Having dealt with the concepts, we can now formulate a really important question: what is the meaning of strategy in an era of fundamental change in the world? Of course, it is very good to have a clear goal and clearly imagine the path of movement towards this goal. But what if the goal turns out to be a mirage, and the intended path of movement towards it leads to a dead end? Or — having correctly determined the end point of the movement and correctly plotted the route, the strategist along the way encounters unexpected small or large obstacles (“friction”, as Clausewitz defined them), leading him astray. Therefore, the intended goal must be realistic, and the ways to achieve it must be multivariate.

It’s obvious to everyone that the modern world has entered a period of crises: geopolitical (an acute phase of rivalry between the great powers amid the emergence of new players on the world stage), economic (regionalisation of the world economy and finance), values (the inability of contemporary Western values to become universal and the struggle between tradition and innovations within the West itself, as well as between the West and the countries of the East and South, including now also the North — Russia), etc. The most important factor influencing the course and outcome of each of these crises has been the rapid improvement of technology in various fields — from computer science to bioengineering. These circumstances make not just the prediction of the general course of events, but even the direction they’re heading in, an extremely difficult task.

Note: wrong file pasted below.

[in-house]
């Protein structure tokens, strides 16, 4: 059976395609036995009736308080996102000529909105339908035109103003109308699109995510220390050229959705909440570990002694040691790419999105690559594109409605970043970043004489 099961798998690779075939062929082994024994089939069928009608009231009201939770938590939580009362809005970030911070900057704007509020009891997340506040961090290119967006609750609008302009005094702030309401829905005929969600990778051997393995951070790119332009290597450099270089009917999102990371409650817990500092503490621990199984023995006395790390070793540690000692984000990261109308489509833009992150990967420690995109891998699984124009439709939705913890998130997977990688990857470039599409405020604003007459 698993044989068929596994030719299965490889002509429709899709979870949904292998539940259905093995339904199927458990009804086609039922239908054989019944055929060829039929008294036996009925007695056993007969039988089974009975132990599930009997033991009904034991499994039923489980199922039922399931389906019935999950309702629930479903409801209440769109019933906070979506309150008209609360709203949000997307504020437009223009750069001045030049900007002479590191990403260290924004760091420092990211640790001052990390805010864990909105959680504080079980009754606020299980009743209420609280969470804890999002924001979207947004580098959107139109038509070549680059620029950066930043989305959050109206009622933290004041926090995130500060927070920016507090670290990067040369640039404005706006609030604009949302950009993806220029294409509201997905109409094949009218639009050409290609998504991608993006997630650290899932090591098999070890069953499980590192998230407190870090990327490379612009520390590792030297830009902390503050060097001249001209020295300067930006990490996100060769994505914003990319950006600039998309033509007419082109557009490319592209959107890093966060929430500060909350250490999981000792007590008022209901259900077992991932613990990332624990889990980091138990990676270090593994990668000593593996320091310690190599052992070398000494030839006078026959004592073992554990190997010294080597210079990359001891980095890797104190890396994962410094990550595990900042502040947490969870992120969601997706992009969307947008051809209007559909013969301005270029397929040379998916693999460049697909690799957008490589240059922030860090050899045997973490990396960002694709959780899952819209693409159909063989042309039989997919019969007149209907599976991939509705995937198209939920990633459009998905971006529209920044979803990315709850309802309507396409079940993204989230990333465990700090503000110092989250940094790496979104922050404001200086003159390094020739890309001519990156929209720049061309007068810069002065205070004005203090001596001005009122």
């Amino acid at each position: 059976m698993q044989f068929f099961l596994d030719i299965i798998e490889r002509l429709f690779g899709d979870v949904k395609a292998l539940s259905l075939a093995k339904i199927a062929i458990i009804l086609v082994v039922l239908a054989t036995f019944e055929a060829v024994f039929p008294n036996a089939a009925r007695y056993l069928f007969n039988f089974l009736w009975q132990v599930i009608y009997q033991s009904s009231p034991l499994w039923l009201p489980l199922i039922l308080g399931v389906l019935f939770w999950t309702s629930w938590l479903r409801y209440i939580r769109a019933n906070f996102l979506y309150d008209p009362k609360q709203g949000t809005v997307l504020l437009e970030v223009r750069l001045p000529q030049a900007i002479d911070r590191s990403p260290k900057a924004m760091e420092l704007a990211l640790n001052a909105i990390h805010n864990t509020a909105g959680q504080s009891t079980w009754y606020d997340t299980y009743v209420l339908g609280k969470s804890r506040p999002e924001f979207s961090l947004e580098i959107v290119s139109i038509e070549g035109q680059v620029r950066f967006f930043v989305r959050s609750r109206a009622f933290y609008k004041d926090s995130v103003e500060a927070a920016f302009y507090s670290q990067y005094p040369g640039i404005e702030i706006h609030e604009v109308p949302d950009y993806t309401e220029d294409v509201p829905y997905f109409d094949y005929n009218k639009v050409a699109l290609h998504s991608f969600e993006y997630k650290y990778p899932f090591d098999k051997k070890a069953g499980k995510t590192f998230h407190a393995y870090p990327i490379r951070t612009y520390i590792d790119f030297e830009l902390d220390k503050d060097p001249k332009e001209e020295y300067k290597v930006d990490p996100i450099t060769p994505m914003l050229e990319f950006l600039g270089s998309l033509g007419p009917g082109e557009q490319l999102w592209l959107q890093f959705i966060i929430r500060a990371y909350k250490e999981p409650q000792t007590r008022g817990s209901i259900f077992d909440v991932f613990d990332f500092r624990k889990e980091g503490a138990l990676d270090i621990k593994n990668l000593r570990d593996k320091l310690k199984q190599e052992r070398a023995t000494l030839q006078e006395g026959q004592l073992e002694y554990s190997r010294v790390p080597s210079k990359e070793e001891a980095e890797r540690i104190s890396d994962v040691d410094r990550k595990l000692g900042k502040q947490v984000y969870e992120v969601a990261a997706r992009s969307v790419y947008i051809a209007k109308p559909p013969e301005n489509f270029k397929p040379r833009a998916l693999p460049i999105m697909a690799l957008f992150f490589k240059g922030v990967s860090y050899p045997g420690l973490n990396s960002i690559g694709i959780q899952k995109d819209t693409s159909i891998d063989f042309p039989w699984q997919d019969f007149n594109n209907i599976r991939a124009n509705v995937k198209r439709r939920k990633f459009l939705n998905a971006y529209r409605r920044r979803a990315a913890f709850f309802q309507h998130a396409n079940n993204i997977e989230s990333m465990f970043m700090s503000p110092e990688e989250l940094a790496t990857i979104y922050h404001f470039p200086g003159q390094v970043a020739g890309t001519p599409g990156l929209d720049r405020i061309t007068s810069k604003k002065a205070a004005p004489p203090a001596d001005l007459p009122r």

In the crises of our time, therefore, it is especially dangerous to soar into the clouds of one’s own fantasies. It is no less dangerous to lie down in a drift, surrendering to the mercy of the currents.

It follows from this that the strategist (as goal-setter and navigator) and the politician (as pilot) must act together and in the closest contact with each other.